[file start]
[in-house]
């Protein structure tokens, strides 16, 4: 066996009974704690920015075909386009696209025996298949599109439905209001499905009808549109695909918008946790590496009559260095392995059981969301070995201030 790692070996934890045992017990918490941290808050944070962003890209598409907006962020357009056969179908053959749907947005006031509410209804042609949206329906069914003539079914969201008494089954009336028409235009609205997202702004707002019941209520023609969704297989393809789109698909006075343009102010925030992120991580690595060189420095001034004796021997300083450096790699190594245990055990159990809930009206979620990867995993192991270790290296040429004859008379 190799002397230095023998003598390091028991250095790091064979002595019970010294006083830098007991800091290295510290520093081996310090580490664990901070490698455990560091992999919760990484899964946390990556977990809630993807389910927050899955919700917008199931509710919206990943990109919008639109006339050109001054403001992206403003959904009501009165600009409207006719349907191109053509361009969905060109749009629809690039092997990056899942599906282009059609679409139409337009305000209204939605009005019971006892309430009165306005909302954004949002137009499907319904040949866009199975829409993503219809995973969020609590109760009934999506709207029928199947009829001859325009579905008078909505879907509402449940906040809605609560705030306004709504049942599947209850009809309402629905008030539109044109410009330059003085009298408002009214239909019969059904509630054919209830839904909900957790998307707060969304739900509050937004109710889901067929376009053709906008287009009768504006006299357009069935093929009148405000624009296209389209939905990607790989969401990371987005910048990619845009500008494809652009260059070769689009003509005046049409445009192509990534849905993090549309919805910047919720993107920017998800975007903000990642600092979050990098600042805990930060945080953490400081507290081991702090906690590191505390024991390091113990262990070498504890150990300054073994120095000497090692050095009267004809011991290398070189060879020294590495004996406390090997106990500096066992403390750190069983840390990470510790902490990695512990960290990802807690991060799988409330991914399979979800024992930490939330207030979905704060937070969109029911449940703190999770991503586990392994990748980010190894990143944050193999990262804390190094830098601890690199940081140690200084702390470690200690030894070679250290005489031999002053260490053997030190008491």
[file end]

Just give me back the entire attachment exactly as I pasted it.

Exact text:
[in-house]
């Protein structure tokens, strides 16, 4: 066996009974704690920015075909386009696209025996298949599109439905209001499905009808549109695909918008946790590496009559260095392995059981969301070995201030 790692070996934890045992017990918490941290808050944070962003890209598409907006962020357009056969179908053959749907947005006031509410209804042609949206329906069914003539079914969201008494089954009336028409235009609205997202702004707002019941209520023609969704297989393809789109698909006075343009102010925030992120991580690595060189420095001034004796021997300083450096790699190594245990055990159990809930009206979620990867995993192991270790290296040429004859008379 190799002397230095023998003598390091028991250095790091064979002595019970010294006083830098007991800091290295510290520093081996310090580490664990901070490698455990560091992999919760990484899964946390990556977990809630993807389910927050899955919700917008199931509710919206990943990109919008639109006339050109001054403001992206403003959904009501009165600009409207006719349907191109053509361009969905060109749009629809690039092997990056899942599906282009059609679409139409337009305000209204939605009005019971006892309430009165306005909302954004949002137009499907319904040949866009199975829409993503219809995973969020609590109760009934999506709207029928199947009829001859325009579905008078909505879907509402449940906040809605609560705030306004709504049942599947209850009809309402629905008030539109044109410009330059003085009298408002009214239909019969059904509630054919209830839904909900957790998307707060969304739900509050937004109710889901067929376009053709906008287009009768504006006299357009069935093929009148405000624009296209389209939905990607790989969401990371987005910048990619845009500008494809652009260059070769689009003509005046049409445009192509990534849905993090549309919805910047919720993107920017998800975007903000990642600092979050990098600042805990930060945080953490400081507290081991702090906690590191505390024991390091113990262990070498504890150990300054073994120095000497090692050095009267004809011991290398070189060879020294590495004996406390090997106990500096066992403390750190069983840390990470510790902490990695512990960290990802807690991060799988409330991914399979979800024992930490939330207030979905704060937070969109029911449940703190999770991503586990392994990748980010190894990143944050193999990262804390190094830098601890690199940081140690200084702390470690200690030894070679250290005489031999002053260490053997030190008491």